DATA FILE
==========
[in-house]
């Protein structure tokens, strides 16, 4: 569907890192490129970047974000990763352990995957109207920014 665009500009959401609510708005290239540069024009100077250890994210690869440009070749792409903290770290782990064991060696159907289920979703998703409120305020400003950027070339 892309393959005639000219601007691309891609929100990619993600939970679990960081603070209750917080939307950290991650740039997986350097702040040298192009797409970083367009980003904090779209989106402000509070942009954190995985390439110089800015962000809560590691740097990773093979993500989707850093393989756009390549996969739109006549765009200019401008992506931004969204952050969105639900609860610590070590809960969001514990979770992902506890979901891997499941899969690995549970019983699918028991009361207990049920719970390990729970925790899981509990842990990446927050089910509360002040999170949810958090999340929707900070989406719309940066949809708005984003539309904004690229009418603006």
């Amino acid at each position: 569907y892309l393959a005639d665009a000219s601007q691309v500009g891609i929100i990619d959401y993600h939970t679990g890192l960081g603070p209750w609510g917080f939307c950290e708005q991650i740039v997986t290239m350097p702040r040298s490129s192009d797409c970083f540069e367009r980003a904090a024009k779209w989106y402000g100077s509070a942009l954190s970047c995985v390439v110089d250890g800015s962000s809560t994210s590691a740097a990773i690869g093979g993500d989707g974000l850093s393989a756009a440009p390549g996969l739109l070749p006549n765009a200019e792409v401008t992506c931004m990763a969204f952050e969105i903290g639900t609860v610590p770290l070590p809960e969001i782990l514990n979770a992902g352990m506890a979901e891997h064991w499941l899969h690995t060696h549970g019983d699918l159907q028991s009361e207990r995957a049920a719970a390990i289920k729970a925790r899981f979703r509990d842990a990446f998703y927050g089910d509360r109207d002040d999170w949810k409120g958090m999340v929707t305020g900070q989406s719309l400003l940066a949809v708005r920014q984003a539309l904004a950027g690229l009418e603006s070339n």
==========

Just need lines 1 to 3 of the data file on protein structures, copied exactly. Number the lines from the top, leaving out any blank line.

[in-house]
């Protein structure tokens, strides 16, 4: 569907890192490129970047974000990763352990995957109207920014 665009500009959401609510708005290239540069024009100077250890994210690869440009070749792409903290770290782990064991060696159907289920979703998703409120305020400003950027070339 892309393959005639000219601007691309891609929100990619993600939970679990960081603070209750917080939307950290991650740039997986350097702040040298192009797409970083367009980003904090779209989106402000509070942009954190995985390439110089800015962000809560590691740097990773093979993500989707850093393989756009390549996969739109006549765009200019401008992506931004969204952050969105639900609860610590070590809960969001514990979770992902506890979901891997499941899969690995549970019983699918028991009361207990049920719970390990729970925790899981509990842990990446927050089910509360002040999170949810958090999340929707900070989406719309940066949809708005984003539309904004690229009418603006």
């Amino acid at each position: 569907y892309l393959a005639d665009a000219s601007q691309v500009g891609i929100i990619d959401y993600h939970t679990g890192l960081g603070p209750w609510g917080f939307c950290e708005q991650i740039v997986t290239m350097p702040r040298s490129s192009d797409c970083f540069e367009r980003a904090a024009k779209w989106y402000g100077s509070a942009l954190s970047c995985v390439v110089d250890g800015s962000s809560t994210s590691a740097a990773i690869g093979g993500d989707g974000l850093s393989a756009a440009p390549g996969l739109l070749p006549n765009a200019e792409v401008t992506c931004m990763a969204f952050e969105i903290g639900t609860v610590p770290l070590p809960e969001i782990l514990n979770a992902g352990m506890a979901e891997h064991w499941l899969h690995t060696h549970g019983d699918l159907q028991s009361e207990r995957a049920a719970a390990i289920k729970a925790r899981f979703r509990d842990a990446f998703y927050g089910d509360r109207d002040d999170w949810k409120g958090m999340v929707t305020g900070q989406s719309l400003l940066a949809v708005r920014q984003a539309l904004a950027g690229l009418e603006s070339n």